Ambient White is a Kontakt 5 instrument with a laid-back, meditational essence. The understated Yin/Yang interface offers only basic tweaking of the 250 supplied patches, so it’s really just a matter of lighting a joss stick, selecting a patch and playing. Ambient White is compatible with the player version of Kontakt and occupies around 4GB once installed. Best of all it’s a proper Kontakt library, so you don’t have to hunt for it in the ‘Files’ menu every time.
There are seven patch categories, or strictly speaking six because the first is a multi–layered collection more suited to showing off the quality of the package than slipping into your productions. Browsing through the rest, you’ll find Pads & Atmospheres, Percussion, Melodic and Bass patches, Loops and Effects & Textures — enough to make a coherent whole. The simplicity of the interface is also a plus; the envelope, EQ and effect tweaking provided are more than sufficient given the playability of the samples.
To start with, for unashamedly pleasant, soothing backdrops you could do far worse than meander through the final category, indulging in birdsong, windchimes, babbling brooks, forest ambience and dreamy harps, many doused in reverb and delay. Moving on to the instruments, perhaps unusually for an ambient collection, there are a number of notable basses, not least the excellent Gu Quin (a Chinese zither). This proves to be one of many tastefully rendered Asian flavours ideal for world music, ethnic library tracks, etc.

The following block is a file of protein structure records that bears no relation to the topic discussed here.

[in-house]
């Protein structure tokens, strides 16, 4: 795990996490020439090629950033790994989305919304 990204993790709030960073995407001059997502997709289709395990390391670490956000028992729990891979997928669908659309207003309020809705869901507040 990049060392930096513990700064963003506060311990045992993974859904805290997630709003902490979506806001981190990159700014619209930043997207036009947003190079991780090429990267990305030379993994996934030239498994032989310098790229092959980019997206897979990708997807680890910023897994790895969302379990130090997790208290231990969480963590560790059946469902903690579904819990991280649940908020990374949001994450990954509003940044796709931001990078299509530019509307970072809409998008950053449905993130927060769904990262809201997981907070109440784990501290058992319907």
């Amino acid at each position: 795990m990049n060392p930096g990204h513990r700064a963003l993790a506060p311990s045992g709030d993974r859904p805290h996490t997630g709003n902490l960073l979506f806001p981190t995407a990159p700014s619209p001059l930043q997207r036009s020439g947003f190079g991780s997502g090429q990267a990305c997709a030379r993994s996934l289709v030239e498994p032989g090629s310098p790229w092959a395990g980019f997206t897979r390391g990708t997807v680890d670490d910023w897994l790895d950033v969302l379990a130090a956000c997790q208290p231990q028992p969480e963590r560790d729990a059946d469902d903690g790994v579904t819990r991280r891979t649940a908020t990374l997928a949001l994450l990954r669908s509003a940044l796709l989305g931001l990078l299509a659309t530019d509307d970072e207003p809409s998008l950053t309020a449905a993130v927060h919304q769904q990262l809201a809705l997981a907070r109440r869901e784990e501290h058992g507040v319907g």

Many of the drum kits are also suited to far–eastern soundtracks, supplemented as they are by small gongs, lo–fi ambient kits and mallets. The reverb and delay effects act across entire kits, so it’s not possible to isolate individual voices for treatment, but apart from that minor restriction, there’s a reasonable spread of world percussion.
The Melodic category contains less than 30 patches, but they’re all distinctive and usable. It encompasses thumb pianos, Tibetan singing bowls, shakuhachis, chiffy flutes and bells, plus one of the most playable ocarinas I’ve come across. One patch, ‘Valkyries’, is based on an ethereal female chorus and is so good you can’t help but wish a few variations had been added. However, my personal favourite is ‘Hassell Horn 02’, a classy Jon Hassell trumpet impression to grace your ambient/world/chillout tracks.
The loops are interesting, even if not all of them are tempo–sync’ed. Actually, the unsync’ed samples work well in the context of atmospheric backgrounds, but I found the most usable material in the patches: ‘Ambient Acoustic Drum Loops’ (it has over 40 grooves) and ‘Fourth World Percussion Loops’.
Which just leaves the pads. Many of these are so harmonically complex that it makes no sense to play chords; one or two notes is enough. A fair few of these are guitar–sourced too (not that you’d always know it) and, in particular, the various Ambient Pedal Steel patches are rich, shimmering and magical.
For those who believe there can never be too many windchimes, flutes and cymbals, this collection delivers splendidly. Ambient White isn’t particularly cheap but it could be the catalyst for a batch of new chillout tracks, as well as spawning music suitable for massage, meditation or quiet reflection. Paul Nagle